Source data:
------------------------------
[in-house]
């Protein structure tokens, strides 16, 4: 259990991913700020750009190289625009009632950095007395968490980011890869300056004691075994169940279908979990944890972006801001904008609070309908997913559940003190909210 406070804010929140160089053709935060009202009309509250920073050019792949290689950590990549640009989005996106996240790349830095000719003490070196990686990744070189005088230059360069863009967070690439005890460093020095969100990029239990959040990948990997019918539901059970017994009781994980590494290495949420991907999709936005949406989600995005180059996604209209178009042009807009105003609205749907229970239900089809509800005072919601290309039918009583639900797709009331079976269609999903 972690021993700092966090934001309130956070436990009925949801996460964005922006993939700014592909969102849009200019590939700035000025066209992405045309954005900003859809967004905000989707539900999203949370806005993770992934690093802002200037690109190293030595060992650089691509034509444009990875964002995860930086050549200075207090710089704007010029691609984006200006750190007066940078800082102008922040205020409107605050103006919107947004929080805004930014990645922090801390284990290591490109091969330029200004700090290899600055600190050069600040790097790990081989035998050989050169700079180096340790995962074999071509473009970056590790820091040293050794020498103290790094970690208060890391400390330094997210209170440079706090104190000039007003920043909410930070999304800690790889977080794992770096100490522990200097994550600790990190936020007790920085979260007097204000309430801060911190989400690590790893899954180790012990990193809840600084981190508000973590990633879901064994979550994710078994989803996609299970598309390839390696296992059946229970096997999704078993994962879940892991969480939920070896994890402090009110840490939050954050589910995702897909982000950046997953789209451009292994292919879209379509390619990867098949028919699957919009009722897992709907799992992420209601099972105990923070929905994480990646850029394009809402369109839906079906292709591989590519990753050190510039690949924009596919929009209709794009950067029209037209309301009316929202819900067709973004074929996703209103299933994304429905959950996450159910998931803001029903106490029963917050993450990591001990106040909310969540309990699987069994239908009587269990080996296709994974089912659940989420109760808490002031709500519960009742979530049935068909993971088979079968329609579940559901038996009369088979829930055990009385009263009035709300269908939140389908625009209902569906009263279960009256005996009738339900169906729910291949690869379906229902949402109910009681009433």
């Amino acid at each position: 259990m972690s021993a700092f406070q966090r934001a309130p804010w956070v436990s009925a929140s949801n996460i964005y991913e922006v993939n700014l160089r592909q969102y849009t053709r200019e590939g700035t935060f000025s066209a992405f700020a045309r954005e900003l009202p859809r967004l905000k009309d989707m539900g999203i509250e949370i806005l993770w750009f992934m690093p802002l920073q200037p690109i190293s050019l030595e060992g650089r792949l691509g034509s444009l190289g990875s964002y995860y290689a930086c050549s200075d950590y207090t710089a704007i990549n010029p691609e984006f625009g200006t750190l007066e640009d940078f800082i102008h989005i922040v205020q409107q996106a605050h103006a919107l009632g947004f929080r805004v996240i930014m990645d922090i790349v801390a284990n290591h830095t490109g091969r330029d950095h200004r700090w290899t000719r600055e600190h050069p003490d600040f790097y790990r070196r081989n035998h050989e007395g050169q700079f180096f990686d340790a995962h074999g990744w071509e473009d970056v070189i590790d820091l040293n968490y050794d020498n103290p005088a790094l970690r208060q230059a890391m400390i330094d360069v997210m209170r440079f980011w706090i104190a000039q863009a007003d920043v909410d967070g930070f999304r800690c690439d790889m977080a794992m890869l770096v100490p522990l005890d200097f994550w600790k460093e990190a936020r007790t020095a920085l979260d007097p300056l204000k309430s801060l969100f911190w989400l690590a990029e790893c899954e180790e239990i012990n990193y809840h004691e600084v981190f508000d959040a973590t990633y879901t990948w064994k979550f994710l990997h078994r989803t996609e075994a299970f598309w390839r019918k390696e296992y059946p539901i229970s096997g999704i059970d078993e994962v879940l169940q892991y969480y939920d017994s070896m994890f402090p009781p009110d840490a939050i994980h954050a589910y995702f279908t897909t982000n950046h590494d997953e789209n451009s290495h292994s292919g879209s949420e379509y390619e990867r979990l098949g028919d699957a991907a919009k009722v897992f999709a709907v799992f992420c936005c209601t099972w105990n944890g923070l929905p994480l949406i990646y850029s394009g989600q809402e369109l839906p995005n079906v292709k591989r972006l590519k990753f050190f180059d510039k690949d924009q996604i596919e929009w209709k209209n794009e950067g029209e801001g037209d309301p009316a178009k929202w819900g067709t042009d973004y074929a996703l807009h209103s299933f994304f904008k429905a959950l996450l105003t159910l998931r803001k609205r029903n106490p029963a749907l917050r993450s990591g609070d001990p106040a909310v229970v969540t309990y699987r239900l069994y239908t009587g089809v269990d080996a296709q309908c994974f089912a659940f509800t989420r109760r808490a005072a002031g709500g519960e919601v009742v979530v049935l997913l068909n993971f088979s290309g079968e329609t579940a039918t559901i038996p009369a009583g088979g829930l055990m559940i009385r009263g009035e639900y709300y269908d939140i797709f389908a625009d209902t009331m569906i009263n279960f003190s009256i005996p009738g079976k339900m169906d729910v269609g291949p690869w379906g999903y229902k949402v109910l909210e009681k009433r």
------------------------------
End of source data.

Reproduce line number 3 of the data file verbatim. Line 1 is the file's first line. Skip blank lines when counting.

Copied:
């Amino acid at each position: 259990m972690s021993a700092f406070q966090r934001a309130p804010w956070v436990s009925a929140s949801n996460i964005y991913e922006v993939n700014l160089r592909q969102y849009t053709r200019e590939g700035t935060f000025s066209a992405f700020a045309r954005e900003l009202p859809r967004l905000k009309d989707m539900g999203i509250e949370i806005l993770w750009f992934m690093p802002l920073q200037p690109i190293s050019l030595e060992g650089r792949l691509g034509s444009l190289g990875s964002y995860y290689a930086c050549s200075d950590y207090t710089a704007i990549n010029p691609e984006f625009g200006t750190l007066e640009d940078f800082i102008h989005i922040v205020q409107q996106a605050h103006a919107l009632g947004f929080r805004v996240i930014m990645d922090i790349v801390a284990n290591h830095t490109g091969r330029d950095h200004r700090w290899t000719r600055e600190h050069p003490d600040f790097y790990r070196r081989n035998h050989e007395g050169q700079f180096f990686d340790a995962h074999g990744w071509e473009d970056v070189i590790d820091l040293n968490y050794d020498n103290p005088a790094l970690r208060q230059a890391m400390i330094d360069v997210m209170r440079f980011w706090i104190a000039q863009a007003d920043v909410d967070g930070f999304r800690c690439d790889m977080a794992m890869l770096v100490p522990l005890d200097f994550w600790k460093e990190a936020r007790t020095a920085l979260d007097p300056l204000k309430s801060l969100f911190w989400l690590a990029e790893c899954e180790e239990i012990n990193y809840h004691e600084v981190f508000d959040a973590t990633y879901t990948w064994k979550f994710l990997h078994r989803t996609e075994a299970f598309w390839r019918k390696e296992y059946p539901i229970s096997g999704i059970d078993e994962v879940l169940q892991y969480y939920d017994s070896m994890f402090p009781p009110d840490a939050i994980h954050a589910y995702f279908t897909t982000n950046h590494d997953e789209n451009s290495h292994s292919g879209s949420e379509y390619e990867r979990l098949g028919d699957a991907a919009k009722v897992f999709a709907v799992f992420c936005c209601t099972w105990n944890g923070l929905p994480l949406i990646y850029s394009g989600q809402e369109l839906p995005n079906v292709k591989r972006l590519k990753f050190f180059d510039k690949d924009q996604i596919e929009w209709k209209n794009e950067g029209e801001g037209d309301p009316a178009k929202w819900g067709t042009d973004y074929a996703l807009h209103s299933f994304f904008k429905a959950l996450l105003t159910l998931r803001k609205r029903n106490p029963a749907l917050r993450s990591g609070d001990p106040a909310v229970v969540t309990y699987r239900l069994y239908t009587g089809v269990d080996a296709q309908c994974f089912a659940f509800t989420r109760r808490a005072a002031g709500g519960e919601v009742v979530v049935l997913l068909n993971f088979s290309g079968e329609t579940a039918t559901i038996p009369a009583g088979g829930l055990m559940i009385r009263g009035e639900y709300y269908d939140i797709f389908a625009d209902t009331m569906i009263n279960f003190s009256i005996p009738g079976k339900m169906d729910v269609g291949p690869w379906g999903y229902k949402v109910l909210e009681k009433r």